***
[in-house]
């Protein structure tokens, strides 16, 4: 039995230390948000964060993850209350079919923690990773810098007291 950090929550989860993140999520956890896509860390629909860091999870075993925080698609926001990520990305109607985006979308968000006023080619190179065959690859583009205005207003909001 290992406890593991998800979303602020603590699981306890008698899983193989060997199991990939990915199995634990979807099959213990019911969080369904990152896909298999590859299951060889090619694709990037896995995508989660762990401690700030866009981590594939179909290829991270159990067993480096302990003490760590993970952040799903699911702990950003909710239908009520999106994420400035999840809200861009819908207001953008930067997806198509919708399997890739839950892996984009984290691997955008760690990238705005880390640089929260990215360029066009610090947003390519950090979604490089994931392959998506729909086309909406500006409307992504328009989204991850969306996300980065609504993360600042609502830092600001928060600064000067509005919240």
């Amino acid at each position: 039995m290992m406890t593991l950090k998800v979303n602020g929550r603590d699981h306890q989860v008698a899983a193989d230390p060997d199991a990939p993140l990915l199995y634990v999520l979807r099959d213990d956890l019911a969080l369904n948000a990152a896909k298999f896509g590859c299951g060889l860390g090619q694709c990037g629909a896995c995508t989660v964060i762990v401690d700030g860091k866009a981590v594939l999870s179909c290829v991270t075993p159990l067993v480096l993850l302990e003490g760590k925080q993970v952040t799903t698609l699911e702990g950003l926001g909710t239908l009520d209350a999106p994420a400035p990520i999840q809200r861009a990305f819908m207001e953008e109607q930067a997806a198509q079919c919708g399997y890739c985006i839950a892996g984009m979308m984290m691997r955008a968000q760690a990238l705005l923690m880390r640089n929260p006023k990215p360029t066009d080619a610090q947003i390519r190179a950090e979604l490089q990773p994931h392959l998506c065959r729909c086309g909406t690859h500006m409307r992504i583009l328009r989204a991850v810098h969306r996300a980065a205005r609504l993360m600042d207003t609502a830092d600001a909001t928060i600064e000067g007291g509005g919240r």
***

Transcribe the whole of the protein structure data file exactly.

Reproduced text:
[in-house]
């Protein structure tokens, strides 16, 4: 039995230390948000964060993850209350079919923690990773810098007291 950090929550989860993140999520956890896509860390629909860091999870075993925080698609926001990520990305109607985006979308968000006023080619190179065959690859583009205005207003909001 290992406890593991998800979303602020603590699981306890008698899983193989060997199991990939990915199995634990979807099959213990019911969080369904990152896909298999590859299951060889090619694709990037896995995508989660762990401690700030866009981590594939179909290829991270159990067993480096302990003490760590993970952040799903699911702990950003909710239908009520999106994420400035999840809200861009819908207001953008930067997806198509919708399997890739839950892996984009984290691997955008760690990238705005880390640089929260990215360029066009610090947003390519950090979604490089994931392959998506729909086309909406500006409307992504328009989204991850969306996300980065609504993360600042609502830092600001928060600064000067509005919240």
């Amino acid at each position: 039995m290992m406890t593991l950090k998800v979303n602020g929550r603590d699981h306890q989860v008698a899983a193989d230390p060997d199991a990939p993140l990915l199995y634990v999520l979807r099959d213990d956890l019911a969080l369904n948000a990152a896909k298999f896509g590859c299951g060889l860390g090619q694709c990037g629909a896995c995508t989660v964060i762990v401690d700030g860091k866009a981590v594939l999870s179909c290829v991270t075993p159990l067993v480096l993850l302990e003490g760590k925080q993970v952040t799903t698609l699911e702990g950003l926001g909710t239908l009520d209350a999106p994420a400035p990520i999840q809200r861009a990305f819908m207001e953008e109607q930067a997806a198509q079919c919708g399997y890739c985006i839950a892996g984009m979308m984290m691997r955008a968000q760690a990238l705005l923690m880390r640089n929260p006023k990215p360029t066009d080619a610090q947003i390519r190179a950090e979604l490089q990773p994931h392959l998506c065959r729909c086309g909406t690859h500006m409307r992504i583009l328009r989204a991850v810098h969306r996300a980065a205005r609504l993360m600042d207003t609502a830092d600001a909001t928060i600064e000067g007291g509005g919240r």